My daughter and I lived in Corona, Queens, for 28 years. Over that time, our landlord repeatedly refused to repair essential appliances, from the fridge to the oven to the air conditioner during peak summer months.I personally fixed and paid money out of my pocket for all repairs. When our basement flooded, not only did he refuse to clean up the damage, but had the audacity to stand by his demand for a rent increase. My family had enough.
As many of my fellow New Yorkers are forced to do, I took time off of work and embarked on the search for a new home. This year, the average asking rent in Queens increased 12 percent year-over-year, surpassing the city-wide average of 10.7 percent.
When I finally found a place suitable for my family, a 15% broker’s fee soon followed along with moving costs upwards of $8,500 – rendering the dream of moving we had stalled until we could afford it. I felt relief and fear – relief I could stay in Queens, but fear set in knowing that may not be the reality for at least a full year’s time. But our story of displacement is sadly not unique, and is in fact a heartbreaking reality for countless Queens families, particularly in recent years.
When Queens Borough President Donovan Richards expressed that 100% affordable housing at the state-owned Creedmoor site in Eastern Queens was achievable, neighbors and I were encouraged, but eager to see real action taken. Our community’s optimism for the 55+ acre site only grew when Governor Hochul announced her housing plan that included utilizing state-owned land for housing. Additionally, earlier this year, the Governor promised to issue a Request for Proposal (RFP) for the Creedmoor site in particular.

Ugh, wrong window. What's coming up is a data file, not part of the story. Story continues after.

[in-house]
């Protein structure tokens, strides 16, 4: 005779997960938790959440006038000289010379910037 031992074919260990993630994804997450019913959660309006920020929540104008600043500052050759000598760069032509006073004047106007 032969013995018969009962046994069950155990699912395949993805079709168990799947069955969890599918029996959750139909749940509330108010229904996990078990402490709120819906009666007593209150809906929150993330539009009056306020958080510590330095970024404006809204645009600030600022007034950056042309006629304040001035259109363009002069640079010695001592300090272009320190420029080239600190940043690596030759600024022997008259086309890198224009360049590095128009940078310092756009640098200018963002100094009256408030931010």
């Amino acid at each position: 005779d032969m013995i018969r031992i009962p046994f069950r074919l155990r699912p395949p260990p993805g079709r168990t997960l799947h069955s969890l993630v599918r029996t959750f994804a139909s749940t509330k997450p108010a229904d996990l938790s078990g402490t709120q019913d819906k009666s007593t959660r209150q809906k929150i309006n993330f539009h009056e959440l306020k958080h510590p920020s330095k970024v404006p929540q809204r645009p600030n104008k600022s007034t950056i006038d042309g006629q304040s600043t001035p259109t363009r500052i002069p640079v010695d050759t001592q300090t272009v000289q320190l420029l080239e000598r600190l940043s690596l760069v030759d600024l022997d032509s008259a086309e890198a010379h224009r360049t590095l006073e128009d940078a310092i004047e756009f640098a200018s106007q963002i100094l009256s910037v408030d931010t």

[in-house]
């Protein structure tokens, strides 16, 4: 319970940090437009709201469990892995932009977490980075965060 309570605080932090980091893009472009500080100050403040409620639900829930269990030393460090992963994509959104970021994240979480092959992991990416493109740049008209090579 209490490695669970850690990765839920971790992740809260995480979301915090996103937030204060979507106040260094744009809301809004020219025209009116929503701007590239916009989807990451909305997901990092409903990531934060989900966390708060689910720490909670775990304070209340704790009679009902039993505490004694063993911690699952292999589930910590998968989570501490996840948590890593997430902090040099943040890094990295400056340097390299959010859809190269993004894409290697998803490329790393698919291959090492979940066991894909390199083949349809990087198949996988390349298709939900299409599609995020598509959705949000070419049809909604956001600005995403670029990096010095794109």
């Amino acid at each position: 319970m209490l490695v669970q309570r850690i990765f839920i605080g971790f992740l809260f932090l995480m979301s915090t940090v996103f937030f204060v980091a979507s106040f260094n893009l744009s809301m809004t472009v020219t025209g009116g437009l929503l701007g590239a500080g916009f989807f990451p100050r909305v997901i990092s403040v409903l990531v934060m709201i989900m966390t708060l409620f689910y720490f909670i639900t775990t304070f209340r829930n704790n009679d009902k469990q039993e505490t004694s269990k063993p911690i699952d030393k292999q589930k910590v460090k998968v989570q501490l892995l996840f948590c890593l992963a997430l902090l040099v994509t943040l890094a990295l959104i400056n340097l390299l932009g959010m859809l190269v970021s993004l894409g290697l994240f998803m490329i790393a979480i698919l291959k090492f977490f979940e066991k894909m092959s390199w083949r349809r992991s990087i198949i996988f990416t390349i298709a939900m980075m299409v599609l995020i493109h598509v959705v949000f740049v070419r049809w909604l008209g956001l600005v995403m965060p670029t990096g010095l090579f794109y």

Creedmoor became a symbol of hope and potential for our community.
However, as the months have gone by we have yet to see meaningful action from the Governor, and it increasingly appears as though her housing agenda is focused on creating small portions of barely affordable housing in wealthy areas designated for New Yorkers earning over 160% of area median income (AMI).
Creedmoor is acres of largely obsolete land holding unused state-owned facilities. Reflecting on my own experience, I can’t help but think how my life could have been changed had it already been developed when I was apartment hunting. It is a once-in-a-lifetime site that could transform the community with space for 3,000 housing units, parks, businesses, schools and churches. Yet, as the time passes, Queens residents like my daughter and I continue experiencing the repercussions of New York’s affordability crisis. In 2023, the median Queens home sale price was up 10% from a year ago, reaching a record high of $648,000 – well out of reach for typical Queens residents like myself.
Time is of the essence. Governor Hochul and Borough President Richards need to keep their promise, join forces, and develop Creedmoor into truly affordable housing — or our generation of Queens locals will be forced out of the borough we call home.
Alma Reyes works as an outreach worker for Queens Community House, an office assistant, and a house cleaner